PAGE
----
Barker late blast makes it Bears' day
Warwickshire 417 for 7 (Westwood 88, Barker 86*, Onions 4-74) v Durham
Cricket has a whimsical gift for misdirection. On a day when many spectators were concerned to see how Jonathan Trott would perform on his return to the county circuit, it was the batting of Ian Westwood and Keith Barker, his Warwickshire colleagues, which eventually commanded more attention than Trott's innings of 42.
Close followers of the domestic game might greet this development with nothing more than a knowing smile. Westwood has been in excellent form this season. His 88 on the first day of this match against Durham took his Championship aggregate for 2015 to 439 runs in seven innings. When he was bowled three overs before tea by a fine ball from Graham Onions which moved off the seam, the compact left-hander with an enviable gift for clipping the ball away on the leg side had provided his side with the foundation upon which their very substantial total was built.
So well had Westwood been batting that his dismissal, after a knock which included 14 fours and a six into the Hollies Stand, came as rather a shock. It also occurred in the middle of a difficult period in Warwickshire's innings, one in which they also lost Laurie Evans, who had been caught behind for 45 by Phil Mustard in Onions's previous over when playing the loosest of cuts at a ball unsuitable for the stroke.
And when Tim Ambrose was so discomfited by the extra bounce extracted by John Hastings that he gave Mustard his third catch a couple of overs after tea, Varun Chopra's team were 227 for 6 and in danger of wasting the advantage gained when their captain had won the toss. This did not happen, though. On the contrary, some very positive batting by Rikki Clarke and Barker saw 103 runs added in 68 minutes prior to the taking of the second new ball, 28 of those runs coming in consecutive overs from the Pavilion End bowled by Paul Coughlin and Scott Borthwick.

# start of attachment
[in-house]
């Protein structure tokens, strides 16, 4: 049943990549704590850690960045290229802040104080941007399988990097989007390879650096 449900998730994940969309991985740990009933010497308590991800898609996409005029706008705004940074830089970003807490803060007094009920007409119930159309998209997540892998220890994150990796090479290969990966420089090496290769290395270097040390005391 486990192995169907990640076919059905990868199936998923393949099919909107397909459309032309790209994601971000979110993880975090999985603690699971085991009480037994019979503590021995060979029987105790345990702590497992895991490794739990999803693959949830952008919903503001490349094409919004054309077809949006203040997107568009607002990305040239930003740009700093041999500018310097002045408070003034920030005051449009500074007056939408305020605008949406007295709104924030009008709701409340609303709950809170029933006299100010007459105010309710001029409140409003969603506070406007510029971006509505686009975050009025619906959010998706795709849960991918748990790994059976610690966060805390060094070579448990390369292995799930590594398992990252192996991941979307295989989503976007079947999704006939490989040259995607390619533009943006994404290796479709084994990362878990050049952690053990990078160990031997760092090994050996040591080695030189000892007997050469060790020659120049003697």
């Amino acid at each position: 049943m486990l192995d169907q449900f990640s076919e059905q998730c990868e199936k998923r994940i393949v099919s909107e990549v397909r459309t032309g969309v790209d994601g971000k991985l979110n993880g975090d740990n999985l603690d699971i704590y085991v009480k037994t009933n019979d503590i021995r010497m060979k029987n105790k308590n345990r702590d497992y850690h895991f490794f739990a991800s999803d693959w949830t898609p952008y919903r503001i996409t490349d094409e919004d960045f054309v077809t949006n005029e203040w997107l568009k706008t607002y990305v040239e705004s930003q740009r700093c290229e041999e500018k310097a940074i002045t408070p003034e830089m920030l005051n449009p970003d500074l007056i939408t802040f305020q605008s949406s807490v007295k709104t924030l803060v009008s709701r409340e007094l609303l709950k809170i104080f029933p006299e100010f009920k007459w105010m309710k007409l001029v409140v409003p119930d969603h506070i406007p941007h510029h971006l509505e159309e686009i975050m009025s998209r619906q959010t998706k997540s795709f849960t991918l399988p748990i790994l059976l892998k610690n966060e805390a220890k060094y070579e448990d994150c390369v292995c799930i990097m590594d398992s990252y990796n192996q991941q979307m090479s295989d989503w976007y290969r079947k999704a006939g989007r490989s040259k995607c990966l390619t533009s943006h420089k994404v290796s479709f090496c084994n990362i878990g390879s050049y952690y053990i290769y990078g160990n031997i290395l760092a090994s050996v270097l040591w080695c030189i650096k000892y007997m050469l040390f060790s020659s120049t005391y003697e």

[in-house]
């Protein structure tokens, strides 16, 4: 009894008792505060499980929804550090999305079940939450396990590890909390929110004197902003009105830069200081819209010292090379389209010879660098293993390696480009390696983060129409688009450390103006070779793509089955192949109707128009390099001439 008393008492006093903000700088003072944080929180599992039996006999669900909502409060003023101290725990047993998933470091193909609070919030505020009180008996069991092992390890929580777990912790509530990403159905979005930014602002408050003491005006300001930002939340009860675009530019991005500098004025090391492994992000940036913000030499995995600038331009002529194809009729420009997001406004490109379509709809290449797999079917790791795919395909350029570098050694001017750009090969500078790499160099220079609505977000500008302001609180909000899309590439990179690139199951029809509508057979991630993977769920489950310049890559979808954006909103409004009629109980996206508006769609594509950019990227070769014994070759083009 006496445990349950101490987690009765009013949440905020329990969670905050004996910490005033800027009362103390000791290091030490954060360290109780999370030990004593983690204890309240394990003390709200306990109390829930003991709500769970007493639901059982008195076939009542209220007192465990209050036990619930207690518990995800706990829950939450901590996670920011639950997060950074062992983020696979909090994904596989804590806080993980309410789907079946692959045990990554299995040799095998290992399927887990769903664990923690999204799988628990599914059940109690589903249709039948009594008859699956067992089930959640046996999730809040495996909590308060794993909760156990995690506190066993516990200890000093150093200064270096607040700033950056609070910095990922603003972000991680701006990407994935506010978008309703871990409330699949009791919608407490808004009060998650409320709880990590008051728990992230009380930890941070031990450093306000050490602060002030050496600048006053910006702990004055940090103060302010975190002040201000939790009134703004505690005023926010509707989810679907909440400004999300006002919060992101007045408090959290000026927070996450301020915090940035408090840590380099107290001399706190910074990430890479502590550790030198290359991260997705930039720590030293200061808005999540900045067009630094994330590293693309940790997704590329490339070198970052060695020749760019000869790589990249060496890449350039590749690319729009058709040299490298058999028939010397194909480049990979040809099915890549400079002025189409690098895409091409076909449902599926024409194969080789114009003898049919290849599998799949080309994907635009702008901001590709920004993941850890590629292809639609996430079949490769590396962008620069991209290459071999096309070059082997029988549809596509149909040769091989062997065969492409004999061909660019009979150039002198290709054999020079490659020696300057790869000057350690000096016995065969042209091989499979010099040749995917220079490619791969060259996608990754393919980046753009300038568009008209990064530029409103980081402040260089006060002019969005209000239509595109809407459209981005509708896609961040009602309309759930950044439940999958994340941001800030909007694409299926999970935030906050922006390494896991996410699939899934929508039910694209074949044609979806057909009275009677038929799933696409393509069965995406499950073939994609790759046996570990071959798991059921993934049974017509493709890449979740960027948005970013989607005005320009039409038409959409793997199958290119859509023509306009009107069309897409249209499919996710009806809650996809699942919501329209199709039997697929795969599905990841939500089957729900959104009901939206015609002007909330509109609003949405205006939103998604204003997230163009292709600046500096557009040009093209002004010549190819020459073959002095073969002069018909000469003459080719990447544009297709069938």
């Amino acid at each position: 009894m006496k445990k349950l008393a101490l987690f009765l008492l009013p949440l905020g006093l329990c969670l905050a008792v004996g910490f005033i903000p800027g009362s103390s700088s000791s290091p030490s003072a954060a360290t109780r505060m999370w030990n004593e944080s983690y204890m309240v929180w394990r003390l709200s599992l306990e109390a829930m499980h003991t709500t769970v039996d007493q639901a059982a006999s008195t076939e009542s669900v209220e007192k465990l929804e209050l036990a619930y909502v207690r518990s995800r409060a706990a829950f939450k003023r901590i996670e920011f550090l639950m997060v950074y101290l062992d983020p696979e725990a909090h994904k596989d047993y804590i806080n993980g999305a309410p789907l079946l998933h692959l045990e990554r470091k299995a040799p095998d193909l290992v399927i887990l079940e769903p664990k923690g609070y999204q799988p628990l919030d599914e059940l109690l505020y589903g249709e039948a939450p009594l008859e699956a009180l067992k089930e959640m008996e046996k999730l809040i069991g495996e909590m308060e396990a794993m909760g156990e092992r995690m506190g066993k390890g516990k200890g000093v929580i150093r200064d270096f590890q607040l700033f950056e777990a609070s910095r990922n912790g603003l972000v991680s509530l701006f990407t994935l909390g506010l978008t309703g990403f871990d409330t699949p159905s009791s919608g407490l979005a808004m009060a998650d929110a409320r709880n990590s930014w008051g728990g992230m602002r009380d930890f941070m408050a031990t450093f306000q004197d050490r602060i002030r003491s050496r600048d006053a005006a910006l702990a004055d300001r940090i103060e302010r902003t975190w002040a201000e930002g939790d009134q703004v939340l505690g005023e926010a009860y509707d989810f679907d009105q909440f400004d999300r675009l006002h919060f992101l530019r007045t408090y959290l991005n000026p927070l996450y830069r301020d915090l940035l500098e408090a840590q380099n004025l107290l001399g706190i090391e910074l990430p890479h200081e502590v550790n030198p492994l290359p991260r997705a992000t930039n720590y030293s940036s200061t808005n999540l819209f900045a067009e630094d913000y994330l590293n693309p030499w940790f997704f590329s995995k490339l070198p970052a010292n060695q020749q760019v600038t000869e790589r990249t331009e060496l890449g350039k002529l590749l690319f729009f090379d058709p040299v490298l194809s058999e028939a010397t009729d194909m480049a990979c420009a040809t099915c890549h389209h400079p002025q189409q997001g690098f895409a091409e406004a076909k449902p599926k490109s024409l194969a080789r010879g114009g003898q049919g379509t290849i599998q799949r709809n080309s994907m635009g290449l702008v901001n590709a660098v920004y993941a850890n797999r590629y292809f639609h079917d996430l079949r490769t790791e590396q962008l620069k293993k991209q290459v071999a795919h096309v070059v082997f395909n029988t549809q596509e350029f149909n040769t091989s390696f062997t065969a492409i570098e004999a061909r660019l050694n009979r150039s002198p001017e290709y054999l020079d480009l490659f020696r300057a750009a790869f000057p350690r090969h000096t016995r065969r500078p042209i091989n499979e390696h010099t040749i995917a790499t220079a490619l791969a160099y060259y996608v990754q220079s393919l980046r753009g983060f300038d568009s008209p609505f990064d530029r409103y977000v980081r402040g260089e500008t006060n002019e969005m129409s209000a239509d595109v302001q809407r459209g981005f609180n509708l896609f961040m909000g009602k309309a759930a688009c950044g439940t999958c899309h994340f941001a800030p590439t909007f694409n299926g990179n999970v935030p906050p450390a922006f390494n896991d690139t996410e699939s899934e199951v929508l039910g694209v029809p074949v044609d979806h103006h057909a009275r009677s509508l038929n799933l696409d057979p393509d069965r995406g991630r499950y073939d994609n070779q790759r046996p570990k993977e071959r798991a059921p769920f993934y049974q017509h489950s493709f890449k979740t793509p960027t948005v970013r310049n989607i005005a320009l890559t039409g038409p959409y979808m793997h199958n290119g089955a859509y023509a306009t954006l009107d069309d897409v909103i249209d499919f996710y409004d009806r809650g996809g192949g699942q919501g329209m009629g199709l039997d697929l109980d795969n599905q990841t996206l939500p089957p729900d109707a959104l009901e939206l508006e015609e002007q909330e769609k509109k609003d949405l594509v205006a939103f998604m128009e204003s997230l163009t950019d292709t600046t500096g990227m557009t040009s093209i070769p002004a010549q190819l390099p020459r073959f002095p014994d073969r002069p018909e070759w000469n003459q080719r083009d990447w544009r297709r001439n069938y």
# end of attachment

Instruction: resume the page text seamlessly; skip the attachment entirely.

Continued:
Chris Rushworth, as is his skill these days, restored a little control to Durham's attack and had Clarke lbw for 36 in the 81st over. The ball may have struck the allrounder a little high on the pad and Barker certainly did all he could to avoid a similar fate during the remainder of the evening session. Dropped by Paul Collingwood at slip and Calum MacLeod in the gully off successive balls from Hastings when only 16, Barker used his bat to very good effect and he goes into the second day on 85 not out and with a fifth first-class century beckoning.
At the other end Jeetan Patel hit Rushworth for a straight six, straight drove Hastings and Coughlin and reached his 46-ball fifty off the last ball of the day. Durham's bowlers conceded 199 runs off 32 overs in the final session.
But what of Trott? Only 13 days after he had announced his retirement from Test cricket and 16 after the vicious short-pitched ball from Shannon Gabriel which had made that decision something of a relief for his many friends and supporters, the Warwickshire No. 3 batted in a style both familiar and reassuring during his 90-minute innings
Greeted by a warm ovation when he came to the wicket with his side on 18 for 2 after Onions and Rushworth had removed Chopra and William Porterfield, Trott clipped his first ball for four and quickly settled into a recognisable rhythm. This was characterised by frequent marking of the crease, strolls to square leg, and decisive strokes, whether in defence or attack. Renowned as something of an enforcer in the England team, Trott helped Westwood deal with the new ball and one can foresee a few seasons in which he will take care of such business for Warwickshire. Further boundaries followed off Coughlin and Hastings but so did sensible decisions to leave the ball alone.
Was Trott tested quite as he had been in Barbados? He was not. Was his technique given a thorough examination by a Division One attack? That did happen and Trott coped with it all well. It was a something of a surprise when he was leg before to Onions's third ball after lunch.
"Trotty's been fine," said Dougie Brown, Warwickshire's Director of Cricket. "This is an environment that he knows and one that he trusts. He responds really well to it and we are delighted to have him back. He looked to be in good order on what was quite a tricky pitch and I thought he played really well. There'll be a number of bowlers round the country that would prefer it if he was still playing international cricket. He's a rock in our batting order."